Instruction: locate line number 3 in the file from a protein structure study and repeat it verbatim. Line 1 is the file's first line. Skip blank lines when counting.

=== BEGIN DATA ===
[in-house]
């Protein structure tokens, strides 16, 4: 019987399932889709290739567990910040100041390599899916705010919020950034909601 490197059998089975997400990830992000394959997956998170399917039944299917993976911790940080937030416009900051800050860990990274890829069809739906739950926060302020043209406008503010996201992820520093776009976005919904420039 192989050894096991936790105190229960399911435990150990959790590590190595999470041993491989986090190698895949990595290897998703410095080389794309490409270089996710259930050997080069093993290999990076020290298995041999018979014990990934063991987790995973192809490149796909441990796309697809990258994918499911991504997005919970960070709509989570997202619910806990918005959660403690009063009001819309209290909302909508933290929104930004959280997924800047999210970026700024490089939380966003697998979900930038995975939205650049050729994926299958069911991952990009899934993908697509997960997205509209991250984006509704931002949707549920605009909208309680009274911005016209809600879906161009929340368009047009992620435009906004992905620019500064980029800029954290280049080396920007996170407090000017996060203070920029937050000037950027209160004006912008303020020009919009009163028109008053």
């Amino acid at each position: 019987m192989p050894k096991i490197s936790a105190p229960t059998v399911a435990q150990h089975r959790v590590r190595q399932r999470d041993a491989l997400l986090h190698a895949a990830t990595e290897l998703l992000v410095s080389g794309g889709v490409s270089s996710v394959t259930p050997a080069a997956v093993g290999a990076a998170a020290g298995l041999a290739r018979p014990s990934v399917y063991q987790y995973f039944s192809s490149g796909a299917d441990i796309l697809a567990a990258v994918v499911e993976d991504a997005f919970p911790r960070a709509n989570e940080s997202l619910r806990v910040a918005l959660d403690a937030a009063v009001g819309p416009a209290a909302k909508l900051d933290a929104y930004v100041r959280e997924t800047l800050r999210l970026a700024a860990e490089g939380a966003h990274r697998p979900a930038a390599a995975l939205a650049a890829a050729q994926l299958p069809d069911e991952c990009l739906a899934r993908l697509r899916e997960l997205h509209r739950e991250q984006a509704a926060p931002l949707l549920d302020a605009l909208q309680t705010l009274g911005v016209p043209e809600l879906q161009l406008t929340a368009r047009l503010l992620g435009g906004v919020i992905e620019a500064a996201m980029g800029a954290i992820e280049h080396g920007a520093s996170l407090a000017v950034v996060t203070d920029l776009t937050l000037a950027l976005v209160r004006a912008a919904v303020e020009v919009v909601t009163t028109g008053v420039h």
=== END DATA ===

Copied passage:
């Amino acid at each position: 019987m192989p050894k096991i490197s936790a105190p229960t059998v399911a435990q150990h089975r959790v590590r190595q399932r999470d041993a491989l997400l986090h190698a895949a990830t990595e290897l998703l992000v410095s080389g794309g889709v490409s270089s996710v394959t259930p050997a080069a997956v093993g290999a990076a998170a020290g298995l041999a290739r018979p014990s990934v399917y063991q987790y995973f039944s192809s490149g796909a299917d441990i796309l697809a567990a990258v994918v499911e993976d991504a997005f919970p911790r960070a709509n989570e940080s997202l619910r806990v910040a918005l959660d403690a937030a009063v009001g819309p416009a209290a909302k909508l900051d933290a929104y930004v100041r959280e997924t800047l800050r999210l970026a700024a860990e490089g939380a966003h990274r697998p979900a930038a390599a995975l939205a650049a890829a050729q994926l299958p069809d069911e991952c990009l739906a899934r993908l697509r899916e997960l997205h509209r739950e991250q984006a509704a926060p931002l949707l549920d302020a605009l909208q309680t705010l009274g911005v016209p043209e809600l879906q161009l406008t929340a368009r047009l503010l992620g435009g906004v919020i992905e620019a500064a996201m980029g800029a954290i992820e280049h080396g920007a520093s996170l407090a000017v950034v996060t203070d920029l776009t937050l000037a950027l976005v209160r004006a912008a919904v303020e020009v919009v909601t009163t028109g008053v420039h």